A new representative has been appointed to the Hart County Board of Education.
Henley Cleary, the former Hartwell Downtown Development Authority director, was named Monday to fill the District 2 seat on the board of education left vacant last month when Matthew Honiotes resigned due to a change in domicile.
The appointment to fill the seat for the remaining two years of the term was made at the Nov. 9 regular meeting and passed with a 4-0 vote.
No discussion was heard on the matter at the meeting and the decision was met with grumbling from within the audience as multiple members of the Hart County Property Owners Association walked out upon the unanimous vote. They have called for more public input in the decision and have requested more transparency in the decision making process. The association says it nominated three members for the seat, but none were contacted by the board.
Cleary told The Sun on Tuesday she entered her name to be considered for the appointment.
“I’m thrilled,” Cleary said about being selected as a board member. “I’m thrilled to be a part of what they’re trying to do with the school system.”
Cleary, who volunteered with the downtown development authority before becoming the director, said she has experience volunteering in multiple different school systems in Texas, Michigan, Washington, D.C., and Atlanta. She’s previously held board positions, PTA positions and fundraising roles.
“I think I have a fortunate perspective that I have been part of so many different school systems in different parts of the country,” Cleary said.
In addition to her role with the DDA and other public school systems, Cleary has served as a board member on the Northeast Georgia Council on Domestic Violence, volunteered with the chamber of commerce and was a member of the Kiwanis Club.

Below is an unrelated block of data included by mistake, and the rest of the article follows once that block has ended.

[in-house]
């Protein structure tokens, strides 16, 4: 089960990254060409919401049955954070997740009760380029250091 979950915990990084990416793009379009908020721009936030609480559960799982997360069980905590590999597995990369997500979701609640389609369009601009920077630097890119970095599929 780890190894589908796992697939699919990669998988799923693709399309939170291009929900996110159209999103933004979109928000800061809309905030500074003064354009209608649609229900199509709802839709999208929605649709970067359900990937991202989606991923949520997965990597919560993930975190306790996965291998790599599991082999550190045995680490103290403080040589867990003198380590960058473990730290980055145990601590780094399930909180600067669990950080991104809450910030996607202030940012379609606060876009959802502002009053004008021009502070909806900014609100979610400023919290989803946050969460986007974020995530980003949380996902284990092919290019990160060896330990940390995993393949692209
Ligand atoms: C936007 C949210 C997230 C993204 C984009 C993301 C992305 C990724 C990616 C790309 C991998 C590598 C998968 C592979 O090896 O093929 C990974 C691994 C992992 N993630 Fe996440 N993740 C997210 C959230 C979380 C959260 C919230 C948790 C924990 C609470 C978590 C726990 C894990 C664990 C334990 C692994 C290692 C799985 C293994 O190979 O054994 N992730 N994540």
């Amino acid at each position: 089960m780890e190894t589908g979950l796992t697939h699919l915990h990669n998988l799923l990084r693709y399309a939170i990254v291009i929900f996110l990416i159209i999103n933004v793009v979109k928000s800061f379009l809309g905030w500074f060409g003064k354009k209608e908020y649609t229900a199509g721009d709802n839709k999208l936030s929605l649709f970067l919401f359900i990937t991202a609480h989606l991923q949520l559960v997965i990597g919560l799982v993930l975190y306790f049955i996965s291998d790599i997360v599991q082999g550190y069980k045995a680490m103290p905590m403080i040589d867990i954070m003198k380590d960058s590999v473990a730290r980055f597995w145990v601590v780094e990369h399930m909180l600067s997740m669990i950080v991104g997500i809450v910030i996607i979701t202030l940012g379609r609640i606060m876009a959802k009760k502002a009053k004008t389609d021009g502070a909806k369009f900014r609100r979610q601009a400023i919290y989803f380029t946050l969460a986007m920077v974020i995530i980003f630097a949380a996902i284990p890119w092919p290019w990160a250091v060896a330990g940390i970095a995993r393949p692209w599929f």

As she starts her new role on the board, Cleary said she wants to listen and learn in the beginning.
She said having a good school system not only affects the students and community, but also potential businesses looking to come to Hart County. She applauded the administration and volunteers for their efforts in creating the college and career academy, the AgriScience Center and the health and wellness center.
“That puts us in such a wonderful position for our children, our education system and economically as a community as a whole because when businesses come into town the first thing they want to know, and what their employees want to know, is ‘tell me about your school system,’” Cleary said. “And we can hold our heads high when we tell people what our system is and I want to see us continue to go in that direction.”
In other business:
• The board tabled a request to place a sign or bench naming the fitness track at North Hart Elementary “Granville Fitness Track” in honor of retired physical education teacher Bonnie Granville who was instrumental in securing grants for the track. The request was tabled to allow public comment.
• The board unanimously approved a recommendation to lease the AgCenter to the Hart County Board of Commissioners for the purpose of holding Superior Court proceedings in December, January and February.
• Superintendent Jay Floyd gave an update on the status of COVID-19 infections in the school system. One student was positive for the virus and 16 were quarantined for possible exposure. One employee was positive for the virus and one was quarantined for possible exposure.